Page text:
Tag Archives: natural remedies

The Love and Lore of Violets


An excerpt from my herbal, Plants for A Medieval Herb Garden in the British Isles:

“Who are the violets now
That strew the lap of the new-come spring?” ~ Shakespeare: Richard II

SweetViolets008

Violet (Viola Odorata). Part Used: Flowers (dried). The leaves and whole plant (fresh).

Sweet violets grow at the edge of forests and clearings and can be detected by their scent. Sometimes they appear as unwanted guests in yards and gardens, but we like violets and encourage them here. Violets have a long history reaching deep into the misty past. There are over two hundred species in the world; five are native to Great Britain. Sweet violets are usually dark purple, but may be white. The flowers are full of honey and appealing to bees, but usually bloom before bees are really out from as early as late February into April.

Viola OdorataViolets imbue liquids with their color and fragrance and make a divine perfume. A medicinal syrup of violets is given as a laxative considered mild enough for children, and for a variety of other ailments. Old herbalists recommended the syrup for ague (acute fever), inflammation of the eyes, insomnia, pleurisy, jaundice, and many other illnesses. They had great faith in its healing attributes. Among other components, violets contain salicylic acid which is used to make aspirin.

As with primroses, violets have been associated with death, particularly of the young. This is referred to by the poets, including Shakespeare in Hamlet. Ancient Britons used violet flowers as a cosmetic, and in a Celtic poem they are recommended to be employed steeped in goats’ milk to increase female beauty. In the Anglo-Saxon translation of the Herbarium of Apuleius (tenth century), the herb V. purpureum is recommended ‘for new wounds and eke for old’ and for ‘hardness of the maw.’ In Macer’s Herbal (tenth century) the Violet is among the many herbs which were considered powerful against ‘wykked sperytis.’  (A Modern Herbal)

Gar Flower Web Blue Violet

Askham’s Herbal Violet Recipe for Insomnia: “For the that may not slepe for sickness seeth this herb in water and at even let him soke well hys feete in the water to the ancles, wha he goeth to bed, bind of this herbe to his temples.”

spray of beautiful dark blue violets

To Make Syrup of Violets: Tale 1 lb. of Sweet Violet flowers freshly picked, add 2 ½ pints of boiling water, infuse these for twenty-four hours in a glazed china vessel, then pour off the liquid and strain it gently through muslin; afterwards add double its weight of the finest loaf sugar and make it into a syrup, but without letting it boil. (A Modern Herbal)

“Viola Odorata is an ancient heirloom, which the Greeks used in love potions, and beloved by our grandmothers and their grandmothers because of its sweet perfume, delicate purple to deep bluish purple flower and heart-shaped leaves.” ~ Quote from Cherry Gal, an interesting website that sells heirloom violet seeds, amongst other offerings.

violet“I know a bank, where the wild thyme blows Where ox-lips, and the nodding violet grows; Quite over-canopied with luscious woodbine, With sweet musk-roses, and with eglantine.” ~ William Shakespeare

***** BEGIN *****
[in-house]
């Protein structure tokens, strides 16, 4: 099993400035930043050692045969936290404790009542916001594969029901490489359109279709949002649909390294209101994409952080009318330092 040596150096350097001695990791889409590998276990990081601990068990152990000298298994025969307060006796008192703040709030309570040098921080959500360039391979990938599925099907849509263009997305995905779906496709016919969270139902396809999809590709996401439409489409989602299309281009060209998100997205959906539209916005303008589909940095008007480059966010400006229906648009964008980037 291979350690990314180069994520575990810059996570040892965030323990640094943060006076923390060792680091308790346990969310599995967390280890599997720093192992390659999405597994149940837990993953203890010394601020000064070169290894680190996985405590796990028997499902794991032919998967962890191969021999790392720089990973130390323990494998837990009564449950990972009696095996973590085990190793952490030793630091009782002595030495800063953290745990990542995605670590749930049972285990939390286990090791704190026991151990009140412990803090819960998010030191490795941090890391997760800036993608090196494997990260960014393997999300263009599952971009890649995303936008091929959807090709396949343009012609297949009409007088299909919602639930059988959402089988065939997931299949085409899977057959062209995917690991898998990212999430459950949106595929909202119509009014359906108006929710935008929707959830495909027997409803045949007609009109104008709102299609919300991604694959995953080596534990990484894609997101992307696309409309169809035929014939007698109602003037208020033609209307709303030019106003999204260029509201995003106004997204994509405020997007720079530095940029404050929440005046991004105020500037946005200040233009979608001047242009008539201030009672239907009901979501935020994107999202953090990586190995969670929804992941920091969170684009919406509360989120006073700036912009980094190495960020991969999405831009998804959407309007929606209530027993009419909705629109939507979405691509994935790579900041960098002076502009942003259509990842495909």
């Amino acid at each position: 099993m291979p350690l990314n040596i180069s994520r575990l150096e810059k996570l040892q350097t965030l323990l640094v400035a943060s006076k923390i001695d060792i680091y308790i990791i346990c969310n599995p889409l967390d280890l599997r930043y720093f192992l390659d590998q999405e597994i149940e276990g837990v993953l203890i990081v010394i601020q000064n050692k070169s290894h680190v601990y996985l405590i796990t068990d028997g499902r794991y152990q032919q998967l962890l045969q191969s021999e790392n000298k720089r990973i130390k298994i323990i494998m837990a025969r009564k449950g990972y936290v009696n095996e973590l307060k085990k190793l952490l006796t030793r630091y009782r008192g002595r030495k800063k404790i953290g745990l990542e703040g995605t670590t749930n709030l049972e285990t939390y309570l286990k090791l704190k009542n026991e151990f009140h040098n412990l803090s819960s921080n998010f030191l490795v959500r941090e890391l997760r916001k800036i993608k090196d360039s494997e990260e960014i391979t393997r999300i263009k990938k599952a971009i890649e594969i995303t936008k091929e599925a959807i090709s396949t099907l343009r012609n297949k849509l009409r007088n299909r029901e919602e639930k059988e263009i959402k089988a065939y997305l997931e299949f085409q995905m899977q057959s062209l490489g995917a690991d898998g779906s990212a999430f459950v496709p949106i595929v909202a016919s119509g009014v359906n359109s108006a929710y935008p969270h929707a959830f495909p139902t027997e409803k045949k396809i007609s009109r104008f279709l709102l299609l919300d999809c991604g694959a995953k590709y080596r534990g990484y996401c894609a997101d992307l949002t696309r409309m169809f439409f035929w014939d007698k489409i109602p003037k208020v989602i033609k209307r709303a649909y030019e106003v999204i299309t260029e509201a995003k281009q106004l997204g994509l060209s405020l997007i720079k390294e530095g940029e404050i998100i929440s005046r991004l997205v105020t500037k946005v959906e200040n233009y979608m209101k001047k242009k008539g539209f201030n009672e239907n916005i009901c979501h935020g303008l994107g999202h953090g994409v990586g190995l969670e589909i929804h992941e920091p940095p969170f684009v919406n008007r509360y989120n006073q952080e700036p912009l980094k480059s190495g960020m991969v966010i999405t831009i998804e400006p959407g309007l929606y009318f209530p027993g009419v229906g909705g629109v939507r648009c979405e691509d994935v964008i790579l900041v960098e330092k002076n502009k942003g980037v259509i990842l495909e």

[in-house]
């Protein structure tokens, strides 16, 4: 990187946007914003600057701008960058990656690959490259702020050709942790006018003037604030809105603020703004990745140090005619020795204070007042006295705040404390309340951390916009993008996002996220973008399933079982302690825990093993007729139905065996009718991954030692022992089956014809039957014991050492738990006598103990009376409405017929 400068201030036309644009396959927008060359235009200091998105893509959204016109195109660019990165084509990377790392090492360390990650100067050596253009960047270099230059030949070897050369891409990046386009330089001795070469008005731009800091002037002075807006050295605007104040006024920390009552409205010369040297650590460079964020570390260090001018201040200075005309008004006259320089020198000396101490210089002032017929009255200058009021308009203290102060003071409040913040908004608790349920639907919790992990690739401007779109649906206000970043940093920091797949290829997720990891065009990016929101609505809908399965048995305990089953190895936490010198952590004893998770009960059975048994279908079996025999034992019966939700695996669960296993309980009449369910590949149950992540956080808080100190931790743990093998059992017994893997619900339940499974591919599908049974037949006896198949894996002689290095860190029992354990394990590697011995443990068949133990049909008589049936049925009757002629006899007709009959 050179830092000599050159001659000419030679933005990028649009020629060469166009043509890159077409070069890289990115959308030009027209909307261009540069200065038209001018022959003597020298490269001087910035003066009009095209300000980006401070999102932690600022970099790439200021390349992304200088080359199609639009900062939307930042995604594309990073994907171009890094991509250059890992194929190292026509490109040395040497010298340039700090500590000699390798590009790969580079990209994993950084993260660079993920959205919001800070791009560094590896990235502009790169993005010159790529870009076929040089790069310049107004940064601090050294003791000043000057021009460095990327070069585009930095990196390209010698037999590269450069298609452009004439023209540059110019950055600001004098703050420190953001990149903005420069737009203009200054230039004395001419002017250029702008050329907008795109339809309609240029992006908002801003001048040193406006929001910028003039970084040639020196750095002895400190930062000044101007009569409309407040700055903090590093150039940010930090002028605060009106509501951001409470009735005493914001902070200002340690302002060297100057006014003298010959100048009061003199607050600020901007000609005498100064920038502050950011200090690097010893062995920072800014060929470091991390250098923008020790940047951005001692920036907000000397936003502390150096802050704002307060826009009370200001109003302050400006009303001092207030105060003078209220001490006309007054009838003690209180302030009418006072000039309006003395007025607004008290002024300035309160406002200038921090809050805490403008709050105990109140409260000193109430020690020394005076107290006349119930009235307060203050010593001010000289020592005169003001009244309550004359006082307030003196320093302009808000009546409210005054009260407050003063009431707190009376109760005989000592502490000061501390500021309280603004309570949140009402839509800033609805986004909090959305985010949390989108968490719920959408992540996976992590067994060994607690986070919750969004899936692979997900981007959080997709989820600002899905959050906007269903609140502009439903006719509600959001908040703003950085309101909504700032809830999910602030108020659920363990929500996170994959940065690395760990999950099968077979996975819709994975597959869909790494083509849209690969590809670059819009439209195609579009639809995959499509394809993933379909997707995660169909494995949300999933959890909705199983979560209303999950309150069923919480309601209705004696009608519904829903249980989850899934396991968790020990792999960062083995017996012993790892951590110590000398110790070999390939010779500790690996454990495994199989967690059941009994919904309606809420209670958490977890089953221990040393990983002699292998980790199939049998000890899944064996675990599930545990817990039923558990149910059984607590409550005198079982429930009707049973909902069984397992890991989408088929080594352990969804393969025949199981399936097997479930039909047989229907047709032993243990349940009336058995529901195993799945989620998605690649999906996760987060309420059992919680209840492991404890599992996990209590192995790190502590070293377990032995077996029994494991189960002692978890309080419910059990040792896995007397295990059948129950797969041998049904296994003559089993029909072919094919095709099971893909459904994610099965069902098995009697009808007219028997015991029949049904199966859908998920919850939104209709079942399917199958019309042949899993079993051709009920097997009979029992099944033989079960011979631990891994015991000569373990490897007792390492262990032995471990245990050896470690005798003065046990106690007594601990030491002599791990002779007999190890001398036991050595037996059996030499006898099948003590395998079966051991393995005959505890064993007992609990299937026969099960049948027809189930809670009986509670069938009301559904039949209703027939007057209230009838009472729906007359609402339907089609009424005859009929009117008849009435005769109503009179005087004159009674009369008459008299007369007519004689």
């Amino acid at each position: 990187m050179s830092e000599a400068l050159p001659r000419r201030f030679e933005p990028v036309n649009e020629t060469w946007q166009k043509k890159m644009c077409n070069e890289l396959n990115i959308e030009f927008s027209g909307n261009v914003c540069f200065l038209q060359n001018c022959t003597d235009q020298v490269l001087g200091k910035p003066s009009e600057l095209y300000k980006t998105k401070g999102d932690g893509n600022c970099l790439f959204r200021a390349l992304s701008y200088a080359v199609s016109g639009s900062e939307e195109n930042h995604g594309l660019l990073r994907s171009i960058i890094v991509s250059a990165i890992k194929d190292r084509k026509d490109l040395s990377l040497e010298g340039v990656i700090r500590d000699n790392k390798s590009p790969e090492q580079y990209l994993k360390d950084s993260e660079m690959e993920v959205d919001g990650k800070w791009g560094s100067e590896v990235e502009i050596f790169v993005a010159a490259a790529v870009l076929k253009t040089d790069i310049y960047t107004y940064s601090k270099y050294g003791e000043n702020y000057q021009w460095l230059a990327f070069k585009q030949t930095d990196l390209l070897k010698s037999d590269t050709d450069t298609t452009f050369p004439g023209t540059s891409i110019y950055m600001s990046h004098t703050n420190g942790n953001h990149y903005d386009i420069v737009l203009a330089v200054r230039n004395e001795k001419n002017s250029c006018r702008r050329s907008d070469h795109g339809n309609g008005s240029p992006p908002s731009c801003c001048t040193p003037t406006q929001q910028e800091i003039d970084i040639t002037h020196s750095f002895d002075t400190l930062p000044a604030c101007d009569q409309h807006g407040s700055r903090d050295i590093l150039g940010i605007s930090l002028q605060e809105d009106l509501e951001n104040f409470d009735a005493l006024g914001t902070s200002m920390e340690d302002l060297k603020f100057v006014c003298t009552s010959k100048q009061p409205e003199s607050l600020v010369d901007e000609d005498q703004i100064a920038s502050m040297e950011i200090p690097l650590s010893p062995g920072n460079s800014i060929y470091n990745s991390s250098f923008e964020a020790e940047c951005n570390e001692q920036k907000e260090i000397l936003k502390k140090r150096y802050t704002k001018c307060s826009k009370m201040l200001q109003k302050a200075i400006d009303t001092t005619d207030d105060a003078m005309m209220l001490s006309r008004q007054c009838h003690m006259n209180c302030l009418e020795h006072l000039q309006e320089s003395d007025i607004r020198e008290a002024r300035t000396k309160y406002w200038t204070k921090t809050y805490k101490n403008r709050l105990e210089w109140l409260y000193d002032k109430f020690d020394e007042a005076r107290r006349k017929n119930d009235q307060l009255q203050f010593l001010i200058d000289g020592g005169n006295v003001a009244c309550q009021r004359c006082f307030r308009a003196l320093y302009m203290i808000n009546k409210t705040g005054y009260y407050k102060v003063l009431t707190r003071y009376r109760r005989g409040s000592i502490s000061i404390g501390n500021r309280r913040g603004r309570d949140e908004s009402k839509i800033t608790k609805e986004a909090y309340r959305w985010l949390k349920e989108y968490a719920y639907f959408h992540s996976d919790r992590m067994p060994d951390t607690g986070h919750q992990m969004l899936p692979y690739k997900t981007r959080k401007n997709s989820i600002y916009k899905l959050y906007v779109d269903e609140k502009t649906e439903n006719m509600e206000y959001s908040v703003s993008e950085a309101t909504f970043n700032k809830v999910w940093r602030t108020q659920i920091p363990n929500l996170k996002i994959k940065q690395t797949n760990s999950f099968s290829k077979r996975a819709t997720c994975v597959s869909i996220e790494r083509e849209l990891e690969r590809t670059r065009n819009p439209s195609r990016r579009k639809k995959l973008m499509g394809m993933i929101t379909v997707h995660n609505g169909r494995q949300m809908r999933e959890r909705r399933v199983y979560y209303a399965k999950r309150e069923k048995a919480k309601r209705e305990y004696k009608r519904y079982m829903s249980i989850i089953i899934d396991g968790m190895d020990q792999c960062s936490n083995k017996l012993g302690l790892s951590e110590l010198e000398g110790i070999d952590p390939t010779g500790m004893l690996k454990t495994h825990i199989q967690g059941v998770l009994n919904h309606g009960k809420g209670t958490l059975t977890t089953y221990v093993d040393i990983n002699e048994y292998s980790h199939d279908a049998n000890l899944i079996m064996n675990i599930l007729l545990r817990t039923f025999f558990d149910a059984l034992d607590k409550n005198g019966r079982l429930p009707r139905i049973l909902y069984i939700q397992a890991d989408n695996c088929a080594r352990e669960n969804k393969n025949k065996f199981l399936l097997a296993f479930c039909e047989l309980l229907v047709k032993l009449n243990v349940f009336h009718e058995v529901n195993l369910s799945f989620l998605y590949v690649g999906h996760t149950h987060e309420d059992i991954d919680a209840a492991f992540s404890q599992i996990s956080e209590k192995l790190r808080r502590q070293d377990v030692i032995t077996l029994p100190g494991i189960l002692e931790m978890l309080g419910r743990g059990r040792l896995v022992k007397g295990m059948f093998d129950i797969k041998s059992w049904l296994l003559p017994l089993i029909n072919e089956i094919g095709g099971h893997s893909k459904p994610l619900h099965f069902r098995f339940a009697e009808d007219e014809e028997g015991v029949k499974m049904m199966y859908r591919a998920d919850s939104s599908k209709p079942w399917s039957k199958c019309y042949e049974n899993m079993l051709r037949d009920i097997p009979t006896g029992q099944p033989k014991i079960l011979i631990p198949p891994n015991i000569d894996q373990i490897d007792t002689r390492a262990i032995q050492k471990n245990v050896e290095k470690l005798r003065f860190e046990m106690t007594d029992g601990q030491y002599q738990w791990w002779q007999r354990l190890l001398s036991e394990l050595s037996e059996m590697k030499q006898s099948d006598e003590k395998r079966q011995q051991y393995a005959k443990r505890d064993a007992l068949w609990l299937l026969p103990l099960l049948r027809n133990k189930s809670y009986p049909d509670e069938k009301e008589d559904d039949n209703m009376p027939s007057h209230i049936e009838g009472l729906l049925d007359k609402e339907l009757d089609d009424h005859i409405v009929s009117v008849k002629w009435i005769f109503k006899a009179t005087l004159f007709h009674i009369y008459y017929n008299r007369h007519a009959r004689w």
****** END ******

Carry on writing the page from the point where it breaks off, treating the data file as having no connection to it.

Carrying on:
“Look at us, said the violets blooming at her feet, all last winter we slept in the seeming death but at the right time God awakened us, and here we are to comfort you.” ~Edward Payson Rod

“You can’t be suspicious of a tree, or accuse a bird or a squirrel of subversion or challenge the ideology of a violet.” ~Hal Borland, Sundial of the Seasons, 1964

Age-Old Herbs Heal the Body & Lift the Spirit


“Man is ill because he is never still.” ~Paracelsus

“Every simple plant remedy is blessed and gifted by GOD and its Handmaiden nature to such an extent, that according to it’s own nature and way, it has the power to heal, strengthen, allay pain, cool, warm up, purge, and sweat.” ~Heironymus Bock, Kreuterbuch

*Image of St. John’s Wort~

“And because the Breath of Flowers is farre Sweeter in the Aire (where it comes and Gose, like the Warbling of Musick) than in the hand, therefore nothing is more fit for delight, than to know what be the Flowers and the Plants that doe best perfume the Aire.” ~Francis Bacon, 1625.

“My gardens sweet, enclosed with walles strong, embarked with benches to sytt and take my rest. The Knotts so enknotted, it cannot be exprest. With arbours and alys so pleasant and so dulce, the pestylant ayers with flavours to repulse.” ~Thomas Cavendish, 1532.

“When daisies pied and violets blue, and lady-smocks all silver white. And Cuckoo-buds of yellow hue, do paint the meadows with delight.” ~William Shakespeare, 1595.

“Everyone in town and country had a garden, but all the more hardy plants grew in the field in rows, amidst the hills, as they were called, of Indian corn.” ~Anne Grant, 1700.

*Image of Lavender~

“Here’s flowers for you; Hot lavender, mints, savoury, marjoram; The marigold, that goes to bed wi’ the sun, And with him rises weeping…” ~William Shakespeare, 1611.

“Good morrow, good Yarrow, good morrow to thee. Send me this night my true love to see, The clothes that he’ll wear, the colour of his hair. And if he’ll wed me.” ~ Danaher, 1756.

“Let your food be your medicine and your medicine your food.” ~Hippocrates, Greek father of natural medicine

“GOD made the earth yield healing herbs, which the prudent man should not neglect.” ~Ecclesiastes 38:4

“A man may esteem himself happy when that which is his food is also his medicine.” ~Henry David Thoreau

*Shirley poppies in the forefront~

*Images of our garden taken by daughter Elise, summer 2011.  We shall see what delights 2012’s garden holds. Image below of favorite heirloom flower cleome.  Though not an herb, cleome is fragrant in a hot summery sort of way, and attracts fairy-like hummingbird moths at dusk.